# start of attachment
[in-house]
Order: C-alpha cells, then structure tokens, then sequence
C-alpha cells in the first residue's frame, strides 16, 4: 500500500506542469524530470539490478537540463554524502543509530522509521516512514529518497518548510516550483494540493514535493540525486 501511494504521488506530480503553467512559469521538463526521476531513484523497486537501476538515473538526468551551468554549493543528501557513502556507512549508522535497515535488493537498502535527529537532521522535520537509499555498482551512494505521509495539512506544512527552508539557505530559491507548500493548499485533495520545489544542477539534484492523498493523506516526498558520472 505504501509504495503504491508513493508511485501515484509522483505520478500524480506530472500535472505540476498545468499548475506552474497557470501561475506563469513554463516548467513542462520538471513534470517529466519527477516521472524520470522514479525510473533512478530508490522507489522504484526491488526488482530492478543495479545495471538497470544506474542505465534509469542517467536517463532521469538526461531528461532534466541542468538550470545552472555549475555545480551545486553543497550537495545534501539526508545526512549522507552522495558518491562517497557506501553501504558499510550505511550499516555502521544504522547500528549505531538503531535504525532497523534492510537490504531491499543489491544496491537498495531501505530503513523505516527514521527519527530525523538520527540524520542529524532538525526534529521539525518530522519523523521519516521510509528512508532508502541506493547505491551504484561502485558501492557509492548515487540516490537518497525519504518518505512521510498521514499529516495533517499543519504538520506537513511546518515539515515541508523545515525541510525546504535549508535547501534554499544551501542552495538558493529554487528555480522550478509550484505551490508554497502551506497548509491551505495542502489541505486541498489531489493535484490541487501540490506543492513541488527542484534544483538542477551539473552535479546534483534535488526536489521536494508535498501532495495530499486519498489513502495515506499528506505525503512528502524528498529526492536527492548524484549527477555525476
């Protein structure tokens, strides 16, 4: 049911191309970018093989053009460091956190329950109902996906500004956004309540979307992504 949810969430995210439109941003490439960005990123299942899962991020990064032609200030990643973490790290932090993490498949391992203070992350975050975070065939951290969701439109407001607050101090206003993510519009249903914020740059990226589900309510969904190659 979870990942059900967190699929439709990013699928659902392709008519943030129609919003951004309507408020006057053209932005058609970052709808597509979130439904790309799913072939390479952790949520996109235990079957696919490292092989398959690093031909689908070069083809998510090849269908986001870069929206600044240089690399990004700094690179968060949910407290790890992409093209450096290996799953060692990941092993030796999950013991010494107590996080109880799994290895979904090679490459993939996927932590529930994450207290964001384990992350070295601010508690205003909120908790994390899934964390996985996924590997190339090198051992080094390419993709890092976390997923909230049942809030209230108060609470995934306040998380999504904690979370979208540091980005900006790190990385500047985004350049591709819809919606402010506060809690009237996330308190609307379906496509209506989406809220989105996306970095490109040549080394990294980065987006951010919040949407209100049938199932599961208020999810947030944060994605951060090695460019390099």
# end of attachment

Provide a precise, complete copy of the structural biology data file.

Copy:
[in-house]
Order: C-alpha cells, then structure tokens, then sequence
C-alpha cells in the first residue's frame, strides 16, 4: 500500500506542469524530470539490478537540463554524502543509530522509521516512514529518497518548510516550483494540493514535493540525486 501511494504521488506530480503553467512559469521538463526521476531513484523497486537501476538515473538526468551551468554549493543528501557513502556507512549508522535497515535488493537498502535527529537532521522535520537509499555498482551512494505521509495539512506544512527552508539557505530559491507548500493548499485533495520545489544542477539534484492523498493523506516526498558520472 505504501509504495503504491508513493508511485501515484509522483505520478500524480506530472500535472505540476498545468499548475506552474497557470501561475506563469513554463516548467513542462520538471513534470517529466519527477516521472524520470522514479525510473533512478530508490522507489522504484526491488526488482530492478543495479545495471538497470544506474542505465534509469542517467536517463532521469538526461531528461532534466541542468538550470545552472555549475555545480551545486553543497550537495545534501539526508545526512549522507552522495558518491562517497557506501553501504558499510550505511550499516555502521544504522547500528549505531538503531535504525532497523534492510537490504531491499543489491544496491537498495531501505530503513523505516527514521527519527530525523538520527540524520542529524532538525526534529521539525518530522519523523521519516521510509528512508532508502541506493547505491551504484561502485558501492557509492548515487540516490537518497525519504518518505512521510498521514499529516495533517499543519504538520506537513511546518515539515515541508523545515525541510525546504535549508535547501534554499544551501542552495538558493529554487528555480522550478509550484505551490508554497502551506497548509491551505495542502489541505486541498489531489493535484490541487501540490506543492513541488527542484534544483538542477551539473552535479546534483534535488526536489521536494508535498501532495495530499486519498489513502495515506499528506505525503512528502524528498529526492536527492548524484549527477555525476
């Protein structure tokens, strides 16, 4: 049911191309970018093989053009460091956190329950109902996906500004956004309540979307992504 949810969430995210439109941003490439960005990123299942899962991020990064032609200030990643973490790290932090993490498949391992203070992350975050975070065939951290969701439109407001607050101090206003993510519009249903914020740059990226589900309510969904190659 979870990942059900967190699929439709990013699928659902392709008519943030129609919003951004309507408020006057053209932005058609970052709808597509979130439904790309799913072939390479952790949520996109235990079957696919490292092989398959690093031909689908070069083809998510090849269908986001870069929206600044240089690399990004700094690179968060949910407290790890992409093209450096290996799953060692990941092993030796999950013991010494107590996080109880799994290895979904090679490459993939996927932590529930994450207290964001384990992350070295601010508690205003909120908790994390899934964390996985996924590997190339090198051992080094390419993709890092976390997923909230049942809030209230108060609470995934306040998380999504904690979370979208540091980005900006790190990385500047985004350049591709819809919606402010506060809690009237996330308190609307379906496509209506989406809220989105996306970095490109040549080394990294980065987006951010919040949407209100049938199932599961208020999810947030944060994605951060090695460019390099």